#1




Machine Learning and census models
Hello All:
I have the data for 14 venezuelan census that were done between 1873 and 2011. That is, I have N=14 data points. I am fitting this data to several different models (P is the population function)
So I have 14 data points and I'm estimating 2, 3 4 and even 5 parameters... Is this a ridiculously hopeless situation? By the way, the way I fit these models is by "running" them (dynamic simulation) using numerical differential equation solvers and fitting the parameters using nonlinear optimization. I don't know if this can be considered a data learning situation in some cases, like in the Generalized Logistic model, the search space is very complex and there are many many local minima where the optimization algorithms settle, in other cases the optimization algorithm converges into a single minimum error point. At any rate, the situation is that I have some data points and different models with different VC dimentions, hence I made the analogy with data learning... What I'd like to do is to be able to generalize and predict with a certain confidence level once I have a "good" model: what is the population carrying capacity the model predicts? when is the inflection point reached? What are the implications of that on the demographic transition stages the country goes through? etc. etc. I realize that there is no possible way to predict this given the possibility of wars, famine, epidemics that can drastically alter population dynamics and cannot be accounted for by any model. However, under the supposition that whatever the mechanisms of populations dynamics that any model implies that have been at work in the past will continue to be in effect in the future, can the data learning tools provide any way to validate such models? Or is the situation hopeless given the small N and large VC dimensions? 
#2




Re: Machine Learning and census models
My opinion is: Without enough data, it would be difficult for Machine Learning/Data Mining or even Human Intelligence to reach any conclusive statement about the process behind. Hope this helps.
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#3




Re: Machine Learning and census models
How about this approach:
1. Don't look at the data! If you have looked at the data, find a machine learning expert who has not looked at the data and ask him to do it for you. [Unless you have some method of forgetting what you have seen, that is.] 2. Pick a learning method suited to the size of the data set and use leaveoneout crossvalidation to find the optimal hypothesis. The interesting question is what learning method in the second part. Something pretty general and regularized. 3. Bear in mind that extrapolation of nonstationary processes is not necessarily possible (the cross validation has an easy time of it, because most of the data points are internal). 
#4




Re: Machine Learning and census models
On reflection, I suspect that if the aim is extrapolation into the future a more principled alternative to function approximation with leaveoneout crossvalidation might be a variation where the in sample data for each run consists only of the data preceding the out of sample data point. (The reason is that as fitting intermediate points is easier, it could easily lead to overfitting).
Has anyone any views on this rather important general situation? 
#5




Re: Machine Learning and census models
Quote:
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#6




Re: Machine Learning and census models
Quote:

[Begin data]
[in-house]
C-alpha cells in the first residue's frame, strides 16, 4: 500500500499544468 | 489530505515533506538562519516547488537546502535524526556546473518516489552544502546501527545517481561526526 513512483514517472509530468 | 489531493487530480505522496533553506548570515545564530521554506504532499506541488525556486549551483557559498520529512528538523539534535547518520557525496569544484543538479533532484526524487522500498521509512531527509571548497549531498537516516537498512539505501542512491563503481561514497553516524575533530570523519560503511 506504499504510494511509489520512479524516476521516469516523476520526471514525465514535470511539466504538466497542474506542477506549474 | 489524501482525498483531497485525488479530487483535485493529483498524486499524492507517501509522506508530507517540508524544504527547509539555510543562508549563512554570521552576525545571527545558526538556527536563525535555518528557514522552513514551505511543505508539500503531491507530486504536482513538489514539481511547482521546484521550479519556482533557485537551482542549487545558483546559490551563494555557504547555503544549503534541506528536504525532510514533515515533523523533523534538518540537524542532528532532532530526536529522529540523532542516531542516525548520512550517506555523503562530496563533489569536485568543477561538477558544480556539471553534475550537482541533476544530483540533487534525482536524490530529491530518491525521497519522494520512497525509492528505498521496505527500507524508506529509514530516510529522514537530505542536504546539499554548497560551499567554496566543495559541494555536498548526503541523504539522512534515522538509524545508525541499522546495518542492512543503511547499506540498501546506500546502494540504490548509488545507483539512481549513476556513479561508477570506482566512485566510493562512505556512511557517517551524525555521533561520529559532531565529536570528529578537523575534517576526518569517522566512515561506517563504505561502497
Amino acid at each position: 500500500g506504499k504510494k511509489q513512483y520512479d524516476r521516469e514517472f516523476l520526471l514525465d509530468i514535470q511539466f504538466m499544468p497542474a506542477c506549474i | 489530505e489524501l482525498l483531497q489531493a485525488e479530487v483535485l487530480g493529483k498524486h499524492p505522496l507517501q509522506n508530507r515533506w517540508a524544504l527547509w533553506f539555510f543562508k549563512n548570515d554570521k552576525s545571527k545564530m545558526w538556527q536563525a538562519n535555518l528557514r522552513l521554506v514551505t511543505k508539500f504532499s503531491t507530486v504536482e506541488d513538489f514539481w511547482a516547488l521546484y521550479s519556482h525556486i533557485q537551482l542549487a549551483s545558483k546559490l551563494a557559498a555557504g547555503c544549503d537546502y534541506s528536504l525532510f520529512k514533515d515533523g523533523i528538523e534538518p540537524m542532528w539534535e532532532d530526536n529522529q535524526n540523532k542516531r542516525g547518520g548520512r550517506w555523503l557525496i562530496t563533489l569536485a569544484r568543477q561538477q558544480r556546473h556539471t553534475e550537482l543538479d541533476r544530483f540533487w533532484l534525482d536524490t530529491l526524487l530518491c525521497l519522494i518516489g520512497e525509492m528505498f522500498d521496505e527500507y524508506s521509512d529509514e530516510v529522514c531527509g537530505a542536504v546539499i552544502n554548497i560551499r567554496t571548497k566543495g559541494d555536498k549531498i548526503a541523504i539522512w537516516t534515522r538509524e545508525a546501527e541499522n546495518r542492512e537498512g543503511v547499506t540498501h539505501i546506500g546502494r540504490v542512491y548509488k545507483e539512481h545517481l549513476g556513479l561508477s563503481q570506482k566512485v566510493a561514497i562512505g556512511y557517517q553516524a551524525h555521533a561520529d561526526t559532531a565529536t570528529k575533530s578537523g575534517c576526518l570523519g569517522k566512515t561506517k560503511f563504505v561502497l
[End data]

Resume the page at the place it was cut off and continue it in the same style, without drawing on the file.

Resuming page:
However, with much more data than the 14 points described here, methods of the type I have researched in the past use two levels of design (similar to those discussed in your lectures and examples about crossvalidation) to select the class of model (but generally for hyperparameters, rather than choice of the order of a polynomial approximation). The input data may be consecutive values in the past or some other derived data. The predicted data may be some single value in the future. A data set consists of thousands of such data points of inputs and one output, constructed from a single data set. The aim is still to be able to predict the output from some new set of inputs. It is in the generation of a method to do this that my point arose (and I spotted jlaurentum's example is analogous). One approach looks at the several thousand data points as a sample from a distribution and applies cross validation followed by training with all of the data to generate a hypothesis for that distribution. This seems fine, but has an implicit assumption of stationarity. When intermediate points are being used to validate, future points are being used to generate the model. But the behaviour of the system in the future may depend on how it has behaved at intermediate points (this is how people make their decisions about what to do, and what their programs are using as data). Hence there is a subtle cheat going on here related to nonstationarity. Whether it is harmful or not, I am not yet sure. This is how I arrived at the alternative approach of only using validation data that is in the future of the data used to select hyperparameters, as well as the generation of the final model. This is something rather like cross validation, but different (as the data used in training is restricted). The choice of the training and validation window sizes is interesting: in both cases there is a compromise between wanting it to have lots of points, but to not extend over too much time (due to nonstationarity). It has some similarity to a method used by technical traders called walkforward optimisation which uses future out of sample errors to validate a method. This modified approach is not necessarily completely immune from nonstationarity. It relies on the models being used being sophisticated enough to capture the changing behaviour of the system as a whole, so may fail if this becomes not true at some time. I am not aware if there is much published on the way in which nonstationarity plays a role in this scenario. One thing that strikes me is the way that the selection of hyperparameters through crossvalidation (or the variant above) and the generation of a predictive hypothesis breaks the learning process up into two separate parts in quite a surprising way (even though a very neat and effective one). I wonder whether there are any other alternative ways to organise the overall learning process that might give good results?